And so we set out
having Ithaca in our minds and wearing the worn-out shoes of those who have been on the road for a while.
We leave to know and come back to tell.
We set out without fears, except those the heart can take in.
Our hope is the journey could be endless because it is already rich.
As you set out for Ithaca
hope your road is a long one,
full of adventure, full of discovery.
angry Poseidon—don’t be afraid of them:
you’ll never find things like that on your way
as long as you keep your thoughts raised high, as long as a rare excitement
stirs your spirit and your body.
wild Poseidon—you won’t encounter them
unless you bring them along inside your soul,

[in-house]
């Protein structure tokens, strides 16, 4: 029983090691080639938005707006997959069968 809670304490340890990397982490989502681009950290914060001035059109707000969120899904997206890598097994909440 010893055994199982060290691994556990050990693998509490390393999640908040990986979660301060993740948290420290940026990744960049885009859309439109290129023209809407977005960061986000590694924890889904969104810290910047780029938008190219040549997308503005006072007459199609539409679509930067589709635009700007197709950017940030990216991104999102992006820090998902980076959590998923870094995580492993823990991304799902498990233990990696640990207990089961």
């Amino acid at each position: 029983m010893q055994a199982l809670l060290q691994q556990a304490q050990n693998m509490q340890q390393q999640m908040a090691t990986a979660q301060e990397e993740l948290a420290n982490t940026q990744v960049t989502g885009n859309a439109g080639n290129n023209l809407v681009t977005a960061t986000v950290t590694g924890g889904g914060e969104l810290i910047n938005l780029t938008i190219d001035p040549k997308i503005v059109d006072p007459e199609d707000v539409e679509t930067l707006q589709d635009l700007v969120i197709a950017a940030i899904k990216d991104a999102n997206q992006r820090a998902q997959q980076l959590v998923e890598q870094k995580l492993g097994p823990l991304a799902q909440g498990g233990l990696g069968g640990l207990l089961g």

unless your soul sets them up in front of you.
Hope your road is a long one.
May there be many summer mornings when,
with what pleasure, what joy,
you enter harbors you’re seeing for the first time;
may you stop at Phoenician trading stations to buy fine things,
mother of pearl and coral, amber and ebony,
sensual perfume of every kind—
as many sensual perfumes as you can;
and may you visit many Egyptian cities
to learn and go on learning from their scholars.
Keep Ithaca always in your mind.
Arriving there is what you’re destined for.
But do not hurry the journey at all.
Better if it lasts for years, so you’re old by the time
you reach the island,
wealthy with all you’ve gained on the way,
not expecting Ithaca to make you rich.
Ithaca gave you the marvelous journey.
Without her you wouldn’t have set out.
She has nothing left to give you now.
And if you find her poor, Ithaca won’t have fooled you.
Wise as you will have become, so full of experience,
you’ll have understood by then what these Ithaca mean.
ITHACA [Constantino Kavafis, 1911]